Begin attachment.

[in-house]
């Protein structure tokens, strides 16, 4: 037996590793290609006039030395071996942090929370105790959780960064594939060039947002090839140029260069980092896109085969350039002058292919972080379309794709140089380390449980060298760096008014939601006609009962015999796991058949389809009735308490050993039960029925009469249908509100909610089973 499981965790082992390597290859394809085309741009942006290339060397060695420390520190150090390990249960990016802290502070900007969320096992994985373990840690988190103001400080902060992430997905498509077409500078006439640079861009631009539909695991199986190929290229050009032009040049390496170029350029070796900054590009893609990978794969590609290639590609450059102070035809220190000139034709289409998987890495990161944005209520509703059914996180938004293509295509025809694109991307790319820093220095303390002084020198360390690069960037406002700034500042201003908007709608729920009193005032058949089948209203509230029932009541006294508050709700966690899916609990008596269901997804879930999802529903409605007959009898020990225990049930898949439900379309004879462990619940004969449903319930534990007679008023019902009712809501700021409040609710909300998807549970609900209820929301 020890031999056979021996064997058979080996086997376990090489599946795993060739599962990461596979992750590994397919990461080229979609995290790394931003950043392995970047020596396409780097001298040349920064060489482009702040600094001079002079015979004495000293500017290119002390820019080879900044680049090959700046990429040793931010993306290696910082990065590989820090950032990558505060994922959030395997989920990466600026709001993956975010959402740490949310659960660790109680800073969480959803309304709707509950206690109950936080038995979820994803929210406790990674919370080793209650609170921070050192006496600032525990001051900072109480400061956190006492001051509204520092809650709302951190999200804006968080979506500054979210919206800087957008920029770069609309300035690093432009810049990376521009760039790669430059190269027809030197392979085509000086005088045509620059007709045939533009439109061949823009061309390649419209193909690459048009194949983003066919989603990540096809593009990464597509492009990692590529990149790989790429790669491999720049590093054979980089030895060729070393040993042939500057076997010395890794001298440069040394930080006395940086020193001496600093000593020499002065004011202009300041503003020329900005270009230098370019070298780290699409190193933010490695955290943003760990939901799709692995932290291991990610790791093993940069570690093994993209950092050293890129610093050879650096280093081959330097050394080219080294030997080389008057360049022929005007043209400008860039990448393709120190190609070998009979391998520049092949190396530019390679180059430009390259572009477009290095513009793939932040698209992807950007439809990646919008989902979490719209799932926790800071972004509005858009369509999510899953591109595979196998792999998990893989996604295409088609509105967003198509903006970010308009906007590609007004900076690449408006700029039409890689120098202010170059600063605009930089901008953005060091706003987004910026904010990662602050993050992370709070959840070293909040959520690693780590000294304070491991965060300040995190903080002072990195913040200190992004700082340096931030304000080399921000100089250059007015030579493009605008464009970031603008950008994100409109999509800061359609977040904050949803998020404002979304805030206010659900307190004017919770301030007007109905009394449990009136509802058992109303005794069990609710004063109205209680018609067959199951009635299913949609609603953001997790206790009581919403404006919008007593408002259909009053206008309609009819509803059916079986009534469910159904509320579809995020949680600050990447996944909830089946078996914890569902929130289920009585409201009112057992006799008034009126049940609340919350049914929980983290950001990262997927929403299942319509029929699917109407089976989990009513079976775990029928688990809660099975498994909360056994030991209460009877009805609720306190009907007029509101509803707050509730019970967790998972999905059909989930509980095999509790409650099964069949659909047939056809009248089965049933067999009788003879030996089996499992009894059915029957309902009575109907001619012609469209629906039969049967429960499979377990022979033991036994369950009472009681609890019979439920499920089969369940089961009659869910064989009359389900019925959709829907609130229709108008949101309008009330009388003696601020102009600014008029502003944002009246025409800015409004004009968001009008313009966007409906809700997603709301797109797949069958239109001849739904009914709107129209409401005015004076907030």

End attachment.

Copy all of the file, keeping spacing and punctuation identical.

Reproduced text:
[in-house]
């Protein structure tokens, strides 16, 4: 037996590793290609006039030395071996942090929370105790959780960064594939060039947002090839140029260069980092896109085969350039002058292919972080379309794709140089380390449980060298760096008014939601006609009962015999796991058949389809009735308490050993039960029925009469249908509100909610089973 499981965790082992390597290859394809085309741009942006290339060397060695420390520190150090390990249960990016802290502070900007969320096992994985373990840690988190103001400080902060992430997905498509077409500078006439640079861009631009539909695991199986190929290229050009032009040049390496170029350029070796900054590009893609990978794969590609290639590609450059102070035809220190000139034709289409998987890495990161944005209520509703059914996180938004293509295509025809694109991307790319820093220095303390002084020198360390690069960037406002700034500042201003908007709608729920009193005032058949089948209203509230029932009541006294508050709700966690899916609990008596269901997804879930999802529903409605007959009898020990225990049930898949439900379309004879462990619940004969449903319930534990007679008023019902009712809501700021409040609710909300998807549970609900209820929301 020890031999056979021996064997058979080996086997376990090489599946795993060739599962990461596979992750590994397919990461080229979609995290790394931003950043392995970047020596396409780097001298040349920064060489482009702040600094001079002079015979004495000293500017290119002390820019080879900044680049090959700046990429040793931010993306290696910082990065590989820090950032990558505060994922959030395997989920990466600026709001993956975010959402740490949310659960660790109680800073969480959803309304709707509950206690109950936080038995979820994803929210406790990674919370080793209650609170921070050192006496600032525990001051900072109480400061956190006492001051509204520092809650709302951190999200804006968080979506500054979210919206800087957008920029770069609309300035690093432009810049990376521009760039790669430059190269027809030197392979085509000086005088045509620059007709045939533009439109061949823009061309390649419209193909690459048009194949983003066919989603990540096809593009990464597509492009990692590529990149790989790429790669491999720049590093054979980089030895060729070393040993042939500057076997010395890794001298440069040394930080006395940086020193001496600093000593020499002065004011202009300041503003020329900005270009230098370019070298780290699409190193933010490695955290943003760990939901799709692995932290291991990610790791093993940069570690093994993209950092050293890129610093050879650096280093081959330097050394080219080294030997080389008057360049022929005007043209400008860039990448393709120190190609070998009979391998520049092949190396530019390679180059430009390259572009477009290095513009793939932040698209992807950007439809990646919008989902979490719209799932926790800071972004509005858009369509999510899953591109595979196998792999998990893989996604295409088609509105967003198509903006970010308009906007590609007004900076690449408006700029039409890689120098202010170059600063605009930089901008953005060091706003987004910026904010990662602050993050992370709070959840070293909040959520690693780590000294304070491991965060300040995190903080002072990195913040200190992004700082340096931030304000080399921000100089250059007015030579493009605008464009970031603008950008994100409109999509800061359609977040904050949803998020404002979304805030206010659900307190004017919770301030007007109905009394449990009136509802058992109303005794069990609710004063109205209680018609067959199951009635299913949609609603953001997790206790009581919403404006919008007593408002259909009053206008309609009819509803059916079986009534469910159904509320579809995020949680600050990447996944909830089946078996914890569902929130289920009585409201009112057992006799008034009126049940609340919350049914929980983290950001990262997927929403299942319509029929699917109407089976989990009513079976775990029928688990809660099975498994909360056994030991209460009877009805609720306190009907007029509101509803707050509730019970967790998972999905059909989930509980095999509790409650099964069949659909047939056809009248089965049933067999009788003879030996089996499992009894059915029957309902009575109907001619012609469209629906039969049967429960499979377990022979033991036994369950009472009681609890019979439920499920089969369940089961009659869910064989009359389900019925959709829907609130229709108008949101309008009330009388003696601020102009600014008029502003944002009246025409800015409004004009968001009008313009966007409906809700997603709301797109797949069958239109001849739904009914709107129209409401005015004076907030």